Sally Ride left NASA in 1987 and worked at the Center for International Arms Control at Stanford University, and in 1989, became a professor of physics at the University of California, San Diego. In 2001, she formed Sally Ride Science, an advanced educational program at UC San Diego. In 2003 Ride was appointed to the Columbia Accident Investigation Board.

Sally Kristen Ride, Ph.D., died 23 July 2012, at the age of 61 years.

Sally Kristen Ride, Ph.D., Astronaut (1951–2012)
Sally Kristen Ride, Ph.D., Astronaut (1951–2012)

© 2016, Bryan R. Swopes

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24 May 1962, 12:45:16 UTC, T plus 00:00:00.57

Lieutenant Commander Malcolm Scott Carpenter, United States Navy, NASA Astronaut. (NASA)

24 May 1962: Lieutenant Commander Malcolm Scott Carpenter, United States Navy, NASA Astronaut, was launched aboard Mercury-Atlas 7 at 12:45:16.57 UTC, from Launch Complex 14 at the Cape Canaveral Air Force Station, Cape Canaveral, Florida. This was the fourth manned space flight of the American space program. Carpenter was the sixth human to fly in space.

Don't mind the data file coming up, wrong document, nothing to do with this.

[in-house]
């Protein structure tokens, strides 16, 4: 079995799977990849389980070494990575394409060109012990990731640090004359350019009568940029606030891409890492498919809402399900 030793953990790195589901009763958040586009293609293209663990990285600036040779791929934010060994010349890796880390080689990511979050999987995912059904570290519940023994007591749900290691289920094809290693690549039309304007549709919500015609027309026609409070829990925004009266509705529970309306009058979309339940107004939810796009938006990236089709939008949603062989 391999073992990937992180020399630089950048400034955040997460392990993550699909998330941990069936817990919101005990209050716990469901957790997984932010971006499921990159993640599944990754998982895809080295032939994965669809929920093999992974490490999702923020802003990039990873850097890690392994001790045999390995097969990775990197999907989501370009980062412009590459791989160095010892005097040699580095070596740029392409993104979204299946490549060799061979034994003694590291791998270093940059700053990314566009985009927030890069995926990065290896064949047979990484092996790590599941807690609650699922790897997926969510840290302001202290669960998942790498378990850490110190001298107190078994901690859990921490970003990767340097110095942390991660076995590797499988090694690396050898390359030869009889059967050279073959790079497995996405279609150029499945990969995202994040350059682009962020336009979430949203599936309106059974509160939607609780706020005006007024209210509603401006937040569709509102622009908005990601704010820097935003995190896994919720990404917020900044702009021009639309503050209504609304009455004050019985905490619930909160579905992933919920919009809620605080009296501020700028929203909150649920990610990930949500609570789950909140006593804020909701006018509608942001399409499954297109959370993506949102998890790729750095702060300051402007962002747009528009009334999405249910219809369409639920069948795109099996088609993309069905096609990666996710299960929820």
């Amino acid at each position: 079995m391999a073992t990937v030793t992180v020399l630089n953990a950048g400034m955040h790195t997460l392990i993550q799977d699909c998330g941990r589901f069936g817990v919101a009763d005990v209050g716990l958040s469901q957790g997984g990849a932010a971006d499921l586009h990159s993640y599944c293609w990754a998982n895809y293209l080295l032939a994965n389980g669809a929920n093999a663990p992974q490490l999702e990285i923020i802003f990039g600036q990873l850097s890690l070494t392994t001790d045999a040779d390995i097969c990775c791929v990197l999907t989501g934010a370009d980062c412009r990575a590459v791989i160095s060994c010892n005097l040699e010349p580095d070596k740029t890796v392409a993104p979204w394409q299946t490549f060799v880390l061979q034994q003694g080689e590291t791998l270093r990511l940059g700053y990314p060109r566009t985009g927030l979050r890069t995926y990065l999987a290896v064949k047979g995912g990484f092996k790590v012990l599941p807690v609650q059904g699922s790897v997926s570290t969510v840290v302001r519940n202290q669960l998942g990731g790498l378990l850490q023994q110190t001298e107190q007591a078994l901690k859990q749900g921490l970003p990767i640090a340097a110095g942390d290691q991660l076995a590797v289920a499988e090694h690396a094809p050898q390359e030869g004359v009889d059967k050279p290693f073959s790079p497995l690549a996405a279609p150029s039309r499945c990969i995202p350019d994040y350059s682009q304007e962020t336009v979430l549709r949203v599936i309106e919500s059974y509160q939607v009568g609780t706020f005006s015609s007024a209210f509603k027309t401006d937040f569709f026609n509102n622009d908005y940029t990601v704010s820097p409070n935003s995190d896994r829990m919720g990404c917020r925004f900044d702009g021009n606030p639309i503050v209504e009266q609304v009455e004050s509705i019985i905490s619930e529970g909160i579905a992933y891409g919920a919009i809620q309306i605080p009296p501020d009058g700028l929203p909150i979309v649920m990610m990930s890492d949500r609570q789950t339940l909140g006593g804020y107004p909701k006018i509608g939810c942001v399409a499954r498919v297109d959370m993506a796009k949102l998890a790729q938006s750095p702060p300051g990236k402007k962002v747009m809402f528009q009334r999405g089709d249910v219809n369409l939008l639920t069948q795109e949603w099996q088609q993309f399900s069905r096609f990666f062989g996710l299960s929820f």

During the launch, Carpenter experienced a maximum of 7.8 gs acceleration. 5 minutes, 12.2 seconds after liftoff, Aurora 7 separated from the Atlas booster and entered Earth orbit, having reached a speed of 17,534 miles per hour (28,219 kilometers per hour). The orbit was elliptical, with a minimum altitude of 86.87 nautical miles (160.88 kilometers) and a maximum of 144.96 nautical miles (268.47 kilometers). Carpenter completed an orbit every 88 minutes, 32 seconds.

During the orbital phase of the mission, a pitch horizon scanner—part of the automatic flight control system—malfunctioned, causing the capsule’s attitude jets to fire to correct perceived errors in the ship’s attitude. This caused an excessive consumption of the hydrogen peroxide fuel for the reaction controls.